Gold medalist Arianna Fontana, happy with her husband’s coaching. Photo by Getty.

Unlike the new medalists above, veteran Fontana had won medals before. She has a closetful of Olympic accolades–ten medals, including a gold. She has a slew of world championships, and three-page-scrolls-down worth of European championships. What might be left to prove?

The problem, said Fontana, was that her husband /coach, Anthony Lobello, was not approved by the Italian team. “I had male athletes (Italians) targeting me on the ice, made me fall, try to attack me every time they got a chance so it was not safe for me to stay with the team.” she told the press. “My federation wasn’t really supportive with me having my husband as a coach.” She and her husband had to move to Hungary to train.

Thus, this gold was a particularly sweet kind of revenge for Fontana, who says the team still hasn’t acknowledged the accomplishment. Coach says his wife isn’t ruling out the next Games either. Even at age 36, she might be in shape to qualify. Whether she still has to train in Hungary the whole time is still undecided. But their support for each other will be unwavering.


Speed skating seems to accommodate veterans. Figure skating does not. Whether it’s the inability to endure constant media focus or the difficulty of defying both the body and gravity, figure skaters skew young for a reason. It’s hard for a teenager to handle expectations. When American Nathan Chen skated in his short program in 2018, nerves got the better of him. Despite having the ability to land quads with breathless ease, Chen crashed in the early round and landed in 17th. He bounced back to win the free skate, moving up 12 places–to finish off the podium in fifth.

Since then, Chen has won nearly every competition he’s entered. Season after season after season after season–that’s what four years of waiting means. He would seem a lock for gold. Yet being expected to win, especially for a figure skater and an American one at that, makes it that much harder.

Chen was the poster child for NBC and Team USA this year. He was the banner at the top of all the websites, the headliner in prime time, the star of the funny commercial and the inspiring commercial. Simone Biles played that role last year and found it to be all a bit much. But Biles had her gold medals. Nathan Chen, the face of the 2022 Games, didn’t have a gold.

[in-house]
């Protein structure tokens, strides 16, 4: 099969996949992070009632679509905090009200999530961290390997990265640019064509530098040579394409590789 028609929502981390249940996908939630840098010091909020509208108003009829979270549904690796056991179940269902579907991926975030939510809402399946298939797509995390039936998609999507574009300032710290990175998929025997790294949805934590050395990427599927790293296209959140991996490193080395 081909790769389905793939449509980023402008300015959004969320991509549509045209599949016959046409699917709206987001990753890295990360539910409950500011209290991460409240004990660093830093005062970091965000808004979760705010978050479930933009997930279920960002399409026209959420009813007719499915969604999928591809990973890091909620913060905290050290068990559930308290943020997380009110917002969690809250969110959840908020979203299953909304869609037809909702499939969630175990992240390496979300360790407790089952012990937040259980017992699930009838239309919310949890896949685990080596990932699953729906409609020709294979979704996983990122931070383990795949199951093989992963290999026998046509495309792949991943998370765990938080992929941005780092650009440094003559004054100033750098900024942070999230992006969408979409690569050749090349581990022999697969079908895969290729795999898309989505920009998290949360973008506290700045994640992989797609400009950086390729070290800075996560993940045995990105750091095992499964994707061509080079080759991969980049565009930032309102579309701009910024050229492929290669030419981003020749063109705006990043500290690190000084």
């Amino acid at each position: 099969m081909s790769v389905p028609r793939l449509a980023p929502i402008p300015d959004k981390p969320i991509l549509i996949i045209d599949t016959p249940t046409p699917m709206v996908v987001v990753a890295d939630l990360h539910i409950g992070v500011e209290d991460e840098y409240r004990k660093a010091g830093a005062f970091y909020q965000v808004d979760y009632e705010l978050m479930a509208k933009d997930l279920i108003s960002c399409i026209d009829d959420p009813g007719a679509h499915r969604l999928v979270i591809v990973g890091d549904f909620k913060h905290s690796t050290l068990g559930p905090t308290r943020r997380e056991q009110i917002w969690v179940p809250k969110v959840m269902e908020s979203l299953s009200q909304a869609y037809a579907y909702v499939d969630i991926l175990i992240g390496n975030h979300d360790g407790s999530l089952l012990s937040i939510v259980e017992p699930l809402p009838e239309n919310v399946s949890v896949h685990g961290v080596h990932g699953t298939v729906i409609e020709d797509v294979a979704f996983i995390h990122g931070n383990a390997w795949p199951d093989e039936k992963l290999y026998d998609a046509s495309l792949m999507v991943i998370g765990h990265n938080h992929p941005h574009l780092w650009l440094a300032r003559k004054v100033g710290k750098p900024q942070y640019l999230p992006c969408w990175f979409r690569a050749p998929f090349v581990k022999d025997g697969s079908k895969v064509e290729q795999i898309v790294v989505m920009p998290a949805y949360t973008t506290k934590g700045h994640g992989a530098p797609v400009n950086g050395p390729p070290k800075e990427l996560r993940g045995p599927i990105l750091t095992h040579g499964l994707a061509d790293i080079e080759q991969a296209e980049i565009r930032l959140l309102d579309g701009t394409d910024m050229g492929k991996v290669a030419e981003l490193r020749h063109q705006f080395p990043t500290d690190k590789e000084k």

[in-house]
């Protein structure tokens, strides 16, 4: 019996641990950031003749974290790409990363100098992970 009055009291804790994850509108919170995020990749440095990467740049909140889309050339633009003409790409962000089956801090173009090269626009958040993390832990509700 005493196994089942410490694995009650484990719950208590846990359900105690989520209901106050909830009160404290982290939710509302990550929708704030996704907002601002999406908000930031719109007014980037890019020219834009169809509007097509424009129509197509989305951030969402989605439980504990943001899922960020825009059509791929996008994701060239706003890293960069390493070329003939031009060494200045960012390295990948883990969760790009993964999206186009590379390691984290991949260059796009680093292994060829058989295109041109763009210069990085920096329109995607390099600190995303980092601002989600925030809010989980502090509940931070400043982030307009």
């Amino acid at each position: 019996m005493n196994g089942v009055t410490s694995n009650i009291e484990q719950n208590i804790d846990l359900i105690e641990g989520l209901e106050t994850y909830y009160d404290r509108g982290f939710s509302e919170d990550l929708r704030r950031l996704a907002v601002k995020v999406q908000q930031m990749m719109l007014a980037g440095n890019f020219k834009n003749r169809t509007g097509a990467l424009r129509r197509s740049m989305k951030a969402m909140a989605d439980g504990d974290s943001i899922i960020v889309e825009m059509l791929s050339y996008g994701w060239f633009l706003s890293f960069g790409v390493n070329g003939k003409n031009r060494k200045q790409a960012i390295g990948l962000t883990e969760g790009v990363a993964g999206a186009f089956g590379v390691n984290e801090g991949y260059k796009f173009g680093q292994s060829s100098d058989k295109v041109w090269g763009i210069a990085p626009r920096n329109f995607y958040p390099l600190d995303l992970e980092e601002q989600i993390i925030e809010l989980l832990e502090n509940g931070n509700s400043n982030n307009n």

Nathan Chen, 2022 Men’s Singles champion. Photo from TeamUSA.org.

In skating, you lose because you fall. It’s the nature of the sport. Skaters rely on physics, a slippery surface, body mechanics, and athletic thighs. A century ago, figure skaters were barely landing two rotations; now they complete four. At least one athlete is close to landing four-and-a-half, and five will not be far behind. But even if a skater lands one of those quads, then they have another, and another. Today’s long programs have six jumps. Even Nathan Chen, the “quad king” according to American media, has six times to fall.

When Chen, skating to Elton John’s “Rocketman,” made it through all his quads, it was less gaining satisfaction and more about purging the expectations. Like other skaters, the look on his face isn’t really joy but relief. It was over.

Tears of Joy

Even gold medalists can cry when they repeat. Especially given what’s happened over the last four years. Kim’s electrifying win in the 2018 half-pipe was inspirational. She was the first Asian-American, the youngest woman to complete certain tricks. She was showered with accolades, deservedly so, from a Sports Illustrated cover to action figures.

Chloe Kim with her own release of emotions, 2022. Photo from the NY Post.

She was also showered with racist messages, constantly trolled by social media. “Go back to China…stop taking medals away from ‘our team’…” Dozens a day. After the outbreak of COVID, amidst a wave of anti-Asian sentiment and crime, she started carrying a taser and pepper spray with her.